Why you should ditch NaNoWriMo this year

nanowrimo

Picture from pre.psdschools.org

October is every writer’s worst month.
There are those who are so excited for November that can’t wait for this month to burn, and there are the others who are freaking out right now because, come on, 2 weeks are not enough to plan a whole month of writing.
Where am I? None of the above.
I will be cheating this year, and use NaNoWriMo to edit my novel.
Yes, I plan to finish writing the last chapter at the end of October, so my November will be full of “What the hell did I write here?”, “This doesn’t make any sense!” and “I hate everything and everyone!” (The last one fills every month of my years, actually.)
<<Alex, excuse me for interrupting you but… What are you talking about?>>
Well, my friends who have been living under a rock until now, let me enlighten you.
Na(tional)No(vel)Wri(ting)Mo(nth) is a writing project that sets up in November, when writers push themselves to write 50k words in 30 days.
No, it’s not hell, it’s actually possible to do it. If you’re not like me.
But if you are, here’s why you should fill your November with early Christmas songs, too many cups of tea, forget about NaNoWriMo and write at your own pace.

  1. If you are a fellow PROCRASTINATOR.
    If you ever end up on my Twitter account, you’ll have 80% probability of reading something about procrastination. Because, well, I have a sad Master Degree in it. I’m super organised. I’ve a calendar, I have the whole plot of my novel written down as a flowchart, but I’m also a procrastinator. What a paradox.
    It’s too hard for people like me to stick to a schedule, to write the same amount of words everyday, to tell myself “Alex, come on, sit down and write RIGHT NOW.”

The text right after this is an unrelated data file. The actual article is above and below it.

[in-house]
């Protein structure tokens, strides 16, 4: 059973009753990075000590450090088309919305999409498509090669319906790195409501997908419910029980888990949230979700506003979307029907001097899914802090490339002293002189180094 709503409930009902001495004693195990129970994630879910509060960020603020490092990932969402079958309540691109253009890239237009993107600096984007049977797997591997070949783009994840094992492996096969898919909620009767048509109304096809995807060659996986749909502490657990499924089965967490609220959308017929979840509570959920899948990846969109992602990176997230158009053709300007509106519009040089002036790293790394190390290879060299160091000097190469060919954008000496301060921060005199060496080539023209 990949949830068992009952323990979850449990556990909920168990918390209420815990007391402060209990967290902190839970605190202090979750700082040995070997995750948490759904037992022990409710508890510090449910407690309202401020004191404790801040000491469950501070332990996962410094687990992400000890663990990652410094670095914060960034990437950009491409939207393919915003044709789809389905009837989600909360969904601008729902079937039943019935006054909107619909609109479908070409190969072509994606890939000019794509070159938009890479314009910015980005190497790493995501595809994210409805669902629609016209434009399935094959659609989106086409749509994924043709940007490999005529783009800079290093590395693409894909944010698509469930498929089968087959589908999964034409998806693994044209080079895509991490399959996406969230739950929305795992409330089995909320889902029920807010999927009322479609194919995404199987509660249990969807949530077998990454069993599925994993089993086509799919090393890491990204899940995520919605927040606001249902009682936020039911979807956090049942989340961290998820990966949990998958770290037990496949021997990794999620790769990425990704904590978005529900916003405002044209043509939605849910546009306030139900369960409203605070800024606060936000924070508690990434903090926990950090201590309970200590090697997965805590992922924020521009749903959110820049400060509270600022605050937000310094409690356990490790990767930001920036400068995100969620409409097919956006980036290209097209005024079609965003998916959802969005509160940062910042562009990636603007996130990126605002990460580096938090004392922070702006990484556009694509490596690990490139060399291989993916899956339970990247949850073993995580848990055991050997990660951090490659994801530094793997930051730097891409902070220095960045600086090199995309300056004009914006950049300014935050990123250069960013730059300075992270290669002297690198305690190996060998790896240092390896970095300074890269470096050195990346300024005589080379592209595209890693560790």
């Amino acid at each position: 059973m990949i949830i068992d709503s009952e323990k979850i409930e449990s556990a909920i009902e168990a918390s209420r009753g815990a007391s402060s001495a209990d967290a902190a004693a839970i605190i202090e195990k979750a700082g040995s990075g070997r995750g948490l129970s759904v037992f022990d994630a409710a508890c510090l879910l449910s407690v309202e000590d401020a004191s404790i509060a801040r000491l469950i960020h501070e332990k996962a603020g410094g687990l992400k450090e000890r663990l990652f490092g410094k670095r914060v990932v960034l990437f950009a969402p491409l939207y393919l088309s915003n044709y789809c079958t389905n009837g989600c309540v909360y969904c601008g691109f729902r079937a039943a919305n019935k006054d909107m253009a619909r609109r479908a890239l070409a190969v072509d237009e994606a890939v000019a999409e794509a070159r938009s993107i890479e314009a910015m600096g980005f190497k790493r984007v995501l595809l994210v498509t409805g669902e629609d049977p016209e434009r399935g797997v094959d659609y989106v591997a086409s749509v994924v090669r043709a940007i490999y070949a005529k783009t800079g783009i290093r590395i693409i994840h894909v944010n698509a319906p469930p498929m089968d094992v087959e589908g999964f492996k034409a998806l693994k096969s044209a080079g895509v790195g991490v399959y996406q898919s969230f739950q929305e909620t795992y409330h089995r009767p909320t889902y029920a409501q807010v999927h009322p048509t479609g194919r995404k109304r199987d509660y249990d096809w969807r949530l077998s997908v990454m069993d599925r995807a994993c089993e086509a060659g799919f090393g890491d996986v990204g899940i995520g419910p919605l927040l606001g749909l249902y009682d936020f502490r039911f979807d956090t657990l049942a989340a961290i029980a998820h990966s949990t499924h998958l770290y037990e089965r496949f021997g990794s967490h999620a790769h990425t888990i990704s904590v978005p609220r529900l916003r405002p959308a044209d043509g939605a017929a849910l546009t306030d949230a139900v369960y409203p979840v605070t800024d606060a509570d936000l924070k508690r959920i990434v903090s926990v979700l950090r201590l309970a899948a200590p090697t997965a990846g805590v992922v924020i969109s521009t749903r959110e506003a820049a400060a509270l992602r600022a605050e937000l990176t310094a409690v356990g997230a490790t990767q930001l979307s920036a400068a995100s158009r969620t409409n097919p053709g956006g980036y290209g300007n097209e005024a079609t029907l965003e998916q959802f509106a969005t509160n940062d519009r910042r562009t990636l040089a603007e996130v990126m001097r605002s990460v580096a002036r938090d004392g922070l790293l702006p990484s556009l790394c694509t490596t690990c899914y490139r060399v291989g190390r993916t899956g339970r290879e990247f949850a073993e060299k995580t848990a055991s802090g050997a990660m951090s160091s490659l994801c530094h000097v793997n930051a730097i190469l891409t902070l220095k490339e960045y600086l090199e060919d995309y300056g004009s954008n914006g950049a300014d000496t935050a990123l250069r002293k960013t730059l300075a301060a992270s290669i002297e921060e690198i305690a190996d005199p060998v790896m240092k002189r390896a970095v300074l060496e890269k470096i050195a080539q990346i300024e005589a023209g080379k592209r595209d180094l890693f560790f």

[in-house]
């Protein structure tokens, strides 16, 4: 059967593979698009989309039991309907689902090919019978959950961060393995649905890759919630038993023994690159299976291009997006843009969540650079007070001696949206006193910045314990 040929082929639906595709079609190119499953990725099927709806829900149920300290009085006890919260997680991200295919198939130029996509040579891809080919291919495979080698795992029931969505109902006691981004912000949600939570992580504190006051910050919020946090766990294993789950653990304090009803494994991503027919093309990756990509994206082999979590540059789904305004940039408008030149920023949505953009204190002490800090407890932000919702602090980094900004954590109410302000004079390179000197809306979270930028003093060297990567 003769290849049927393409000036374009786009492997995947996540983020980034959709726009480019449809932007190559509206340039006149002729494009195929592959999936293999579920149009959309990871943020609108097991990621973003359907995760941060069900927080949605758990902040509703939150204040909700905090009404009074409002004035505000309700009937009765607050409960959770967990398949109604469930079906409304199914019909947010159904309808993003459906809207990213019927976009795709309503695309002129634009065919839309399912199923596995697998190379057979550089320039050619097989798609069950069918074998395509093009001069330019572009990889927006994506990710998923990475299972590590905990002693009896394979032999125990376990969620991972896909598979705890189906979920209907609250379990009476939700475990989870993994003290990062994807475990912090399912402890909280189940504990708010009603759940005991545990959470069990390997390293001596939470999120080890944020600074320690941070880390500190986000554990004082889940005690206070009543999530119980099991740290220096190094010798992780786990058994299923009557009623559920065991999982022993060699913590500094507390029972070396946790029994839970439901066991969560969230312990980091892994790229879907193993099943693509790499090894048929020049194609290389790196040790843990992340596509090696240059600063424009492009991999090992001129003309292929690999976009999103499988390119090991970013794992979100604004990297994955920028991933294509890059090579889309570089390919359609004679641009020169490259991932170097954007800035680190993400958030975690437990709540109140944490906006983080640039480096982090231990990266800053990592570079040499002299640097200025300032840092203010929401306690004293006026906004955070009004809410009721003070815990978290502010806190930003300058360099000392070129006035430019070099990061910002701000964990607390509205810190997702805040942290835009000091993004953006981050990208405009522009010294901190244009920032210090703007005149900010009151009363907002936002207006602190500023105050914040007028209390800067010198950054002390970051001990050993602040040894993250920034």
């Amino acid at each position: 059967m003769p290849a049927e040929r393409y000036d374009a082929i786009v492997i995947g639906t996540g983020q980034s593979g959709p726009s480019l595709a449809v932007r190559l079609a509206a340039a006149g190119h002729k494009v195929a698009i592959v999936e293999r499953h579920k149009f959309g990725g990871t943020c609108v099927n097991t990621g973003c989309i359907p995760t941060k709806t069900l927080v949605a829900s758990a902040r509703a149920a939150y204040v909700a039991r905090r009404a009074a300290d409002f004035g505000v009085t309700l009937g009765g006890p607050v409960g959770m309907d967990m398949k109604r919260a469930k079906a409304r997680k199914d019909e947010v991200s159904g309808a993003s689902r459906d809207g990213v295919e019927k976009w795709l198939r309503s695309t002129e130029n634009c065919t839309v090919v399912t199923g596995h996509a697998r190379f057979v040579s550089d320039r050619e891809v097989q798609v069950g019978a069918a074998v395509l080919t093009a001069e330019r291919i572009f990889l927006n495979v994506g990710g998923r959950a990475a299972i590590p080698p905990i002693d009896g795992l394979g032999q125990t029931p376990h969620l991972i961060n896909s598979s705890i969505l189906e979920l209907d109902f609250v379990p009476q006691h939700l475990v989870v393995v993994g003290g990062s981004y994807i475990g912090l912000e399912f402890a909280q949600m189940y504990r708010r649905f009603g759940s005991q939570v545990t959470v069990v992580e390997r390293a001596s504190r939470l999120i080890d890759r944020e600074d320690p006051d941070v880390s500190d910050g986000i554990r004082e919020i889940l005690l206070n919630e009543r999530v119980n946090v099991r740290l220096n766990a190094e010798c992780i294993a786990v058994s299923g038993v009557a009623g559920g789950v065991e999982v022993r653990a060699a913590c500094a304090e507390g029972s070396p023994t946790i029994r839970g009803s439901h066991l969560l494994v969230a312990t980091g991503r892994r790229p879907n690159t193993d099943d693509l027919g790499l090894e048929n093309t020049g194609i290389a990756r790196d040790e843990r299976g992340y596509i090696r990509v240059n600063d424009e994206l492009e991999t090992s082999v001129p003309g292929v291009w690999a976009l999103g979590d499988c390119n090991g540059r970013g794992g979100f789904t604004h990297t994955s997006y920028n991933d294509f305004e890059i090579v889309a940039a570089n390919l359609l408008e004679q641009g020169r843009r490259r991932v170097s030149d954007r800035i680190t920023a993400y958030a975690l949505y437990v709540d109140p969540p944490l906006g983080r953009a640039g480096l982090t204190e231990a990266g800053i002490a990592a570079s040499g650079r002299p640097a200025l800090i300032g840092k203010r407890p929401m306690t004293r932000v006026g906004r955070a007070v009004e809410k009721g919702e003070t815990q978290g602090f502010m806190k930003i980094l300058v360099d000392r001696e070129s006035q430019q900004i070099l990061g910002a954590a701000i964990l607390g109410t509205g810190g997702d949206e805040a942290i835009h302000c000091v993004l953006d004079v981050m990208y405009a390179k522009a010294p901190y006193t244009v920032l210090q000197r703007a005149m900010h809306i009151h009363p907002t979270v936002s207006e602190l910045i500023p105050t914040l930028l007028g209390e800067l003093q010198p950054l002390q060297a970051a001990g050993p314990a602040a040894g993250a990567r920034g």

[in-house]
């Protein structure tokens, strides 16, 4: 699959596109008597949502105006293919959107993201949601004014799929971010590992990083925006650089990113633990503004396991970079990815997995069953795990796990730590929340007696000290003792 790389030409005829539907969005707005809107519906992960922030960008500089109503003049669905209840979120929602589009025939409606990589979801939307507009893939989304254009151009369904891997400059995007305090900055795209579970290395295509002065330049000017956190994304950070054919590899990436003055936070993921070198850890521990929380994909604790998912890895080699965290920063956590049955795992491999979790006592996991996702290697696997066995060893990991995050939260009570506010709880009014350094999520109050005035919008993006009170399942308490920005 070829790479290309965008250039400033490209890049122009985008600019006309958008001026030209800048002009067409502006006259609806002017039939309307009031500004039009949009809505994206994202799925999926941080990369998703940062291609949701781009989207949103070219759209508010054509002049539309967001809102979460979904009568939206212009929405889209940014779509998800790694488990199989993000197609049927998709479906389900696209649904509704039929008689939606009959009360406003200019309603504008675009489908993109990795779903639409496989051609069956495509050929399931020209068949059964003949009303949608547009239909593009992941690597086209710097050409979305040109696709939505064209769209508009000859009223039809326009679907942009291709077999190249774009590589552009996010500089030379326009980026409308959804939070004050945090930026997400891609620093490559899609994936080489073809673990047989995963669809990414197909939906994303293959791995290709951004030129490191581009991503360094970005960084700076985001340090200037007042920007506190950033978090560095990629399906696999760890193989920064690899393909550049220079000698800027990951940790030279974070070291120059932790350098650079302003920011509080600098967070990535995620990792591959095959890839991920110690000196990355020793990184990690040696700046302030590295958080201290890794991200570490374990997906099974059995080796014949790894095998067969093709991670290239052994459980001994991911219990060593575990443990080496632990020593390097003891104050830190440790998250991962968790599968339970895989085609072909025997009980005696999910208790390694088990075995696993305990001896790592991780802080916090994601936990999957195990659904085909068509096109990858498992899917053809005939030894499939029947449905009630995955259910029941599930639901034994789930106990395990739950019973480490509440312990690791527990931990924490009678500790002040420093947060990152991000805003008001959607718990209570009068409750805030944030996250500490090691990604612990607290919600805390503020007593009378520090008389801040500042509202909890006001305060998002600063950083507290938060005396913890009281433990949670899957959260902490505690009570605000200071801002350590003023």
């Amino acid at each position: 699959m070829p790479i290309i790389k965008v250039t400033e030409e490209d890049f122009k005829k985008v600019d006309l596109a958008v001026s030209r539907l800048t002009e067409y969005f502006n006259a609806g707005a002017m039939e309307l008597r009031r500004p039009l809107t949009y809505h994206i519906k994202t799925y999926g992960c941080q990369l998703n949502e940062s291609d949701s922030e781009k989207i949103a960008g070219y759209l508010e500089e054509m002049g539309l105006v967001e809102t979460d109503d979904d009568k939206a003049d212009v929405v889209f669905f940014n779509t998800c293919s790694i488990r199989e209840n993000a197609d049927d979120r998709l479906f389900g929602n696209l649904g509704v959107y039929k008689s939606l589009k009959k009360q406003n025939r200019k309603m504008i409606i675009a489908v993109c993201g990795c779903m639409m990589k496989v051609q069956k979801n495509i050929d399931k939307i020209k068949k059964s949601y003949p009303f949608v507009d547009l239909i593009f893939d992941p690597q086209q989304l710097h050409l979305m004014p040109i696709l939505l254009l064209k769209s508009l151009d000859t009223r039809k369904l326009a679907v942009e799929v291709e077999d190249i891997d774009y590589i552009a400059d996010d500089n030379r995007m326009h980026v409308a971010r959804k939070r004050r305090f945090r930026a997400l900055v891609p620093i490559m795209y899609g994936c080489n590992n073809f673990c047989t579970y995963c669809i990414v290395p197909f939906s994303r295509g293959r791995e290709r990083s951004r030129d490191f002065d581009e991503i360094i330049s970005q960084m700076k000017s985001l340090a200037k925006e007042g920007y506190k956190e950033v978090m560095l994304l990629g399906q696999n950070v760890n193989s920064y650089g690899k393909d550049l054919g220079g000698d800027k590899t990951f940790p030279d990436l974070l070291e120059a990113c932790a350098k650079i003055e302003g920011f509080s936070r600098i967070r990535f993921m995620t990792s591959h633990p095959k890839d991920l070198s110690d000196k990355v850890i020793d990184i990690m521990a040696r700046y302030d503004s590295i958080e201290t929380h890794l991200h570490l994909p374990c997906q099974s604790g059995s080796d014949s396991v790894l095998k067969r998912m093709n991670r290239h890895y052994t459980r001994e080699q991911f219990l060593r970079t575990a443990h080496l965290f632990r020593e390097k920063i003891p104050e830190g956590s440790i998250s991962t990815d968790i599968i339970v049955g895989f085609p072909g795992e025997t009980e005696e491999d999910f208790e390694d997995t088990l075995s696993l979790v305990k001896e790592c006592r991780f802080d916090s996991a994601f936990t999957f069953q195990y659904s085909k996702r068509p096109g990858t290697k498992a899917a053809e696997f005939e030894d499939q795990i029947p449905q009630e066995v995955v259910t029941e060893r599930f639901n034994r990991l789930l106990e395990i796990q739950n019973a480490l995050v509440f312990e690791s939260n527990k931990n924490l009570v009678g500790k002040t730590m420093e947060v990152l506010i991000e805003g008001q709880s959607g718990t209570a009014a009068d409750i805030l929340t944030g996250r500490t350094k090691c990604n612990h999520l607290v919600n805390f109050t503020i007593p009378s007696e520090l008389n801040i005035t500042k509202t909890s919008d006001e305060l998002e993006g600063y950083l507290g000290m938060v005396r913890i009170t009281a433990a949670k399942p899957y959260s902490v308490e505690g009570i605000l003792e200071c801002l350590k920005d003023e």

My bad side laughs every time my good side tries, and she takes me to bed. Or she turns Netflix on (Even worse! Netflix and YouTube are like Time Travel transportation. It feels like it’s just been 5 minutes, but you are 1 hour forward.)
  2. If you are not MOTIVATED
    NaNoWriMo is a commitment. You don’t have to have a perfect and shiny story on the 30th of November, but you should at least have a whole first draft. Nothing happens if you don’t reach the goal, but you’ll might be disappointed because of the failure.
    If, analysing yourself deeply, you get to know that you are so not ready for 50k new words, don’t push yourself.
    Nothing good will come out of you.
  3. If you are a plotter inside, without ANY IDEA
    There are 2 kinds of writers: the Plotters and the Pantser, weird ways of saying to distinguish people who plan everything from their opposites. If you belong to the second category, you’ll be fine. You won’t even be thinking about NaNoWriMo right now. You’ll wake up on the 1st of November and think “Okay, let’s grab pen and paper the laptop and write the first thing that comes up in our minds!”
    For those who belong to my same team, the “OCD Plotters who must have everything under control” squad, and still don’t have any idea written on a flowchart, don’t risk it.
  4. If you don’t have TIME
    <<But Alex, it’s not about having time, it’s about making time!>>
    What a stupid quote. This can be real if you use the “I didn’t have time” excuse when someone tells you “You never text me or call me!”
    Yes, in that case, even if I was super busy, I could have found 2 minutes to write a text or make a quick call. (In the possibility that I didn’t forget about texting or calling you, but that’s another story.)
    Writing doesn’t take 2 minutes. Writing takes hours. Hours for planning, thinking, writing just 3 sentences.
    If you don’t have time, if you wake up at 6 am every morning, work until 5 pm and, when back home, your brain has not the necessary energy to cooperate, you can say you don’t have time. Because we don’t just need time to write, we also need concentration,  energy (And caffeine still doesn’t work on my, damn it.) and being in the right mood.
    If you don’t have time to write 50k words in a month (That, to be honest, is almost the amount of words of The Great Gatsby, which took Fitzgerald more than 1 year to write) don’t do NaNoWriMo.

I’m not ashamed to say that I failed my first one, because of the reasons above. That’s why I’m telling you to don’t do it just because everyone is going to, do it just if you feel you really can succeed.
And if, after reading this, now you’are thinking “I will partecipate because I know I can do it.” good luck to you, fellow writer!

xA

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